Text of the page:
How to pack hand baggage?

How to pack hand baggage?

The rules for packing hand baggage

Appropriate packing of hand baggage makes it possible to save quite a lot of money, especially if passengers are travelling with budget airlines. Assuming passengers do not want to pay extra, but fit all our items in the free hand baggage, we need to follow a few rules:

  • choose a backpack instead of a suitcase – it’s more ‘flexible’, if necessary you can wear a couple more things and decrease its size,
  • take the necessities only, some goods can be purchased after arrival,
  • in case of cosmetics it’s worth considering the purchase of small containers sold in drug stores, to which we could transfer some of the cream; remember also about the limitations regarding the transport of liquids,
  • techniques of folding clothes are of great importance; the most popular is rolling clothes up and putting the items close one next to another,
  • place items which need to be taken out at airport security check (cosmetics, laptops etc.) on top of your bag
  • Put the travel documents in the outer pocket.

What size is the hand baggage?

Each airline introduces strict limitations on the hand baggage amount, size and weight. Moreover, each passenger needs to respect some limitations because of security.

55 x 40 x 20 cm

is the maximum size limit for most budget airlines

8 kg

is the maximum weight limit for most budget and non-budget airlines

1 piece

is usually allowed on board the aircraft


  • With budget airlines babies are not typically allowed hand baggage. All the accessories, including baby food, need to be taken by its guardians, who do not get extended limitations on hand baggage,
  • Some non-budget airlines extend the weight and quantity limitations in business, premium or first class,
  • If your hand baggage exceeds the limits of allowed weight or size, it can be checked-in as a registered baggage within the registered baggage limits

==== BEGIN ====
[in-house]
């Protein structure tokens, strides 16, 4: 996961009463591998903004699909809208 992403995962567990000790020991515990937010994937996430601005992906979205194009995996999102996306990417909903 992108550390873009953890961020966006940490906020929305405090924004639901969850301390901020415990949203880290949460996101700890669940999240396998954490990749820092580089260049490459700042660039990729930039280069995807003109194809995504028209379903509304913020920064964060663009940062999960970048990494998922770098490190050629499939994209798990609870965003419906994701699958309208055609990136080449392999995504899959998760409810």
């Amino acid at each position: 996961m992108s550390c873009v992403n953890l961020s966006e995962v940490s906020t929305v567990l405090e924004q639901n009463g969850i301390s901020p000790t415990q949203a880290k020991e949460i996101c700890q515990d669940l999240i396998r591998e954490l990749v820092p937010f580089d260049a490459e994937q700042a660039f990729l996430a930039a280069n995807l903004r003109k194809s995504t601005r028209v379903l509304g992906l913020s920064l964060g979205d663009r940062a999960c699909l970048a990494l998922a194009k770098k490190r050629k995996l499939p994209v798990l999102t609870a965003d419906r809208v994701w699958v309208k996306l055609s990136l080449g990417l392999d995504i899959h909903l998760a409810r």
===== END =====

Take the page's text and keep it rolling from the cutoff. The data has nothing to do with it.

Check detailed information about baggage size allowance for each airline.

What to take in hand baggage?

Take with you on board valuables, jewellery, documents and money. Remember that registered baggage can be damaged during the flight, therefore put fragile items, like a camera, a laptop or glass items in your hand luggage.

Can I put food or drink in my hand baggage?

When packing your hand baggage remember about restrictions on the liquids that you may transport on board , that is drinks, liquid foods, cosmetics etc. Remember that these restrictions apply to creams, gels, aerosols, shaving foams, tooth pastes or lotions. You are only allowed to transport liquids in containers of maximum capacity of 100 ml. All the containers have to fit in a see-through 1 litre volume plastic bag.

Exceptions from the restrictions above apply when transporting baby food and medicines necessary for the passenger during the duration of the flight.

There are no restrictions on food transportation within EU borders. You are allowed to take sandwiches, pastries, sweets, sausages, fruit and vegetables and other products.

Am I allowed to take my laptop on board

Many airlines (mostly regular airlines) allows one extra pieces of baggage, as extra hand baggage. The extra items include:

  • A laptop bag (possibly containing a charger, a mouse),
  • Photo camera (in a separate bag or in hand baggage),
  • Other small electric object (telephone, mp3 players, portable consoles),
  • umbrella,
  • coat,
  • reading material (in reasonable quantity),
  • woman’s or man’s handbag (the content of which should not be doubted during the airport security check).

Budget airlines usually do not allow taking any extra baggage on board, therefore all the above mentioned accessories need to be placed in one piece of hand baggage. 

What am I not allowed to take on board?

You are not allowed to take any sharp tools, like e.g. scissors, multi-tools, cork screws etc.

Where should hand baggage be placed?

Baggage should be placed in an overhead bin which can be found above the seats.

The tips and suggestions in this article and related articles are for informational purposes only and may not constitute the basis for any claim against

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